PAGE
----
DAPP Zimbabwe has launched the Danish Emergency Relief Fund (DERF) supported Early Actions program. The Early Actions aim to contribute towards containing the spread of the COVID-19 epidemic and decrease morbidity and mortality among vulnerable people in Makoni District in Manicaland province in Zimbabwe. The project aims to reach 10 000 households at risk of contracting COVID-19 with correct facts about the epidemic and how they can protect themselves and each other .
Presenting the project at district sensitization meetings, Project Leader, Stailine Ruzvidzo said the main thrust of the project is to ensure that communities and people know how to prevent getting infected by COVID-19 and how not to spread the virus to others. This will be done through targeted information dissemination channels, outreach activities, screening and support for those affected. The intervention which is aligned with the Zimbabwe’s Humanitarian Response Plan (ZHRP) will work closely with the District Response Team and Ministry of Health and Child Care to identify those at risk and provide them with basic food assistance, COVID-19 screening as well as establish social support structures to stop the spread of COVID-19.
As part of measures to support vulnerable members of the community DAPP will establish water points to ensure that there is availability of clean water to maintain good hygiene. Community members will also receive skills training on how to establish and maintain vegetable gardens to ensure sustainability of food supplies. DAPP through this project will work closely with Rusape General Hospital to strengthen the established Isolation centre in the district, provide personal protective equipment for health care workers and donate a multi-purpose ambulance for patients and reaching hard to reach areas.
DAPP Zimbabwe in collaboration with the Ministry of Health and Child Care (Shamva Hospital) organized a COVID-19 awareness campaign in Shamva district targeting communities around Madziwa Rural, Cornerstore, Joking 8 and Wadzanai township. The campaign was conducted earlier this month
As the nation fights the COVID-19 pandemic DAPP Zimbabwe has taken public health and hygiene messages to the most vulnerable people using road shows. The campaign reached more than 5 000 people in semi-urban, mining areas and rural areas.
The initiative has enabled the dissemination of key messages on COVID-19 in one of the most effective and efficient ways particularly during the lock down period. There is good uptake of messages and information as the roadshow team moved through communities spreading messages using loud speakers.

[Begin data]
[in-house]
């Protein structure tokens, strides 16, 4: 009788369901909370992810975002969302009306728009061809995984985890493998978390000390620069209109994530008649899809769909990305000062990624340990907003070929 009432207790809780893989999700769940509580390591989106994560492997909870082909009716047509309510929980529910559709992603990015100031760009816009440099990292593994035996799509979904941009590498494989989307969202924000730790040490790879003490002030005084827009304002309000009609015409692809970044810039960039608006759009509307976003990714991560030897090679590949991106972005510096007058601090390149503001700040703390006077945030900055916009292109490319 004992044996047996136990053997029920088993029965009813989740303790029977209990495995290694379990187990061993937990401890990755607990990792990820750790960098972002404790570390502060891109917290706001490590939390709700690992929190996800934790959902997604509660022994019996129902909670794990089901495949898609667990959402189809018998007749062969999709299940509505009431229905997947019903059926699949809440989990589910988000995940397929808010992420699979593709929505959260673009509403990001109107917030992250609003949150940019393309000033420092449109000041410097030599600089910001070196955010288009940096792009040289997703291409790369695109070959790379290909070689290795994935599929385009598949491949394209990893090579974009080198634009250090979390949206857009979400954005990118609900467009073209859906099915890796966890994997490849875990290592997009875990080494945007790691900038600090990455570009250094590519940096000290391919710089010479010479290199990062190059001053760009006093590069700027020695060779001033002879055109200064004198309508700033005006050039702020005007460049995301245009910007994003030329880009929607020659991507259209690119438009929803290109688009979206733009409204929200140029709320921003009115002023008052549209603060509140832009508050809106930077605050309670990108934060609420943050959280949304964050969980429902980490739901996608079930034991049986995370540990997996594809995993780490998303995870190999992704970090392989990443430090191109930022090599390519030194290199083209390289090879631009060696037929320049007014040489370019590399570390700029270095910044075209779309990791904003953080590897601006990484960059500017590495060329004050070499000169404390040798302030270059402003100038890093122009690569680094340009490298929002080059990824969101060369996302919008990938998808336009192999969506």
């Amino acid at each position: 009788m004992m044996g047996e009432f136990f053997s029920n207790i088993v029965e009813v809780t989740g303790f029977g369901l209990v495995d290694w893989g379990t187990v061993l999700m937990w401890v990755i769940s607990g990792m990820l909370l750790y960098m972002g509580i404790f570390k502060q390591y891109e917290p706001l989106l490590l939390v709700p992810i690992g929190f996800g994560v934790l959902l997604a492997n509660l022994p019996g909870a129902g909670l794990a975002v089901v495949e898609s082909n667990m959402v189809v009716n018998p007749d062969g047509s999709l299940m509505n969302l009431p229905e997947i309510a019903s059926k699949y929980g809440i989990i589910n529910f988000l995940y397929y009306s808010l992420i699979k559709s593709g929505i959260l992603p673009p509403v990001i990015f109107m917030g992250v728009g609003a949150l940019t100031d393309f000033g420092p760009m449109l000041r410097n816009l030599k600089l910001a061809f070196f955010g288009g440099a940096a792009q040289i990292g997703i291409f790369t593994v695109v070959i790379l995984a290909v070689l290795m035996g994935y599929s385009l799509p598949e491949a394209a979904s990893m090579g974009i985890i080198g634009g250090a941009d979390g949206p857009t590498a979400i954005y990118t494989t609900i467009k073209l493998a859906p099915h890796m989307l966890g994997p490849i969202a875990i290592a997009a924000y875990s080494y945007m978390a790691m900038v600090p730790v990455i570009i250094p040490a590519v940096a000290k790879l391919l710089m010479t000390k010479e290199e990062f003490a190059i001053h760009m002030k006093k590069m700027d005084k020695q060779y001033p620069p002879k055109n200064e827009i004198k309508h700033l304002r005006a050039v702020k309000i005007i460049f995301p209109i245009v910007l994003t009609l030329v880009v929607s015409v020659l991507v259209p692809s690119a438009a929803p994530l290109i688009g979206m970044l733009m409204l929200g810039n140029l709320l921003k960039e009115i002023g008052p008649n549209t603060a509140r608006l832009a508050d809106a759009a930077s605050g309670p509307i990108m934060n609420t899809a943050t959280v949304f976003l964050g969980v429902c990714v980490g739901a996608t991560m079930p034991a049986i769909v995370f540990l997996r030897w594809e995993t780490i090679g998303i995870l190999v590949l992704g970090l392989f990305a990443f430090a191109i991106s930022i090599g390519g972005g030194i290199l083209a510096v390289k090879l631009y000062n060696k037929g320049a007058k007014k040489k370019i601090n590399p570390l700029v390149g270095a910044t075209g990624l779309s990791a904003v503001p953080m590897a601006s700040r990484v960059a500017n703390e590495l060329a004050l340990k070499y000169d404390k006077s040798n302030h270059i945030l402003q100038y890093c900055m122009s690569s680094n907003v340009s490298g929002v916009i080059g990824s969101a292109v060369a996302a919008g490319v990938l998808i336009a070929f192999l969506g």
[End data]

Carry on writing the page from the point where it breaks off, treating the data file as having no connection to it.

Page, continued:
The key messages emphasized COVID-19 transmission, prevention, hygiene, social distancing and other important health and well-being issues related to COVID-19.
The District Environmental Technician for Shamva District Mr Evidence Mufambi spoke highly on the collaboration between DAPP and the Ministry of Health and Child Care adding that it was critical for marginalized communities to have access to information on COVID-19 to stop its spread.
He added that proper hand-washing and correct use of face mask demonstrations were going a long way in ensuring that communities are protected.The campaign demonstrated the need for continuous organizing and supporting the community with relevant information about COVID-19.
Development Aid from People to People (DAPP Zimbabwe) was the first member of Humana People to People to pioneer HIV/AIDS prevention work using the Total Control of the Epidemic (TCE) programme concept in 2000. Since then, TCE has reached nearly 1 million people throughout Zimbabwe, equipping them with the capacity to take control of their lives against the HIV/AIDS epidemic.
DAPP Zimbabwe recognises that people are responsible for their own health, but must be empowered to make the right decisions. People’s active participation in protecting their health can be done through community-based public health campaigns that reach out to individuals, groups and target populations.
The TCE Zimbabwe programme assisted nearly 700 000 individuals in developing a personal HIV risk reduction plan from 2000 – 2012. The model has enabled pregnant women to know their HIV status, get tested and receive counseling and undergo treatment. More than 50 000 pregnant women have received HIV support services to prevent mother-to-child transmission.
TCE has, over time, been funded by various partners; however, the first grant in Zimbabwe from USAID made it possible to provide evidence of a successful HIV model, leading to the interest of different national governments, and ultimately, expansion into 12 countries reaching 20 million people in Africa, India and China by 2017.